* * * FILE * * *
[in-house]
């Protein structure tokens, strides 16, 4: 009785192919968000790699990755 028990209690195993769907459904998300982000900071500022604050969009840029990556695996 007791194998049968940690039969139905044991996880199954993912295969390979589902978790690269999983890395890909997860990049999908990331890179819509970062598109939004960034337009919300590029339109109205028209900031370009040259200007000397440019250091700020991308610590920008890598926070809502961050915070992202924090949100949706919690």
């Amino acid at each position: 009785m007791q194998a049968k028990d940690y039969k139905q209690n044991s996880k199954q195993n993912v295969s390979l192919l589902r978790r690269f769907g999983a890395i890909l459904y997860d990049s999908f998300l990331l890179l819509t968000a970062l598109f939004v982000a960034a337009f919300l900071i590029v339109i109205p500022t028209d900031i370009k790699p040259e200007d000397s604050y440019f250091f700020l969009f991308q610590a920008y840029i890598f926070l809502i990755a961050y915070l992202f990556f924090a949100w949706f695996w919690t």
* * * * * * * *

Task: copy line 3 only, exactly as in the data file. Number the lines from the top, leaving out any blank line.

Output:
């Amino acid at each position: 009785m007791q194998a049968k028990d940690y039969k139905q209690n044991s996880k199954q195993n993912v295969s390979l192919l589902r978790r690269f769907g999983a890395i890909l459904y997860d990049s999908f998300l990331l890179l819509t968000a970062l598109f939004v982000a960034a337009f919300l900071i590029v339109i109205p500022t028209d900031i370009k790699p040259e200007d000397s604050y440019f250091f700020l969009f991308q610590a920008y840029i890598f926070l809502i990755a961050y915070l992202f990556f924090a949100w949706f695996w919690t």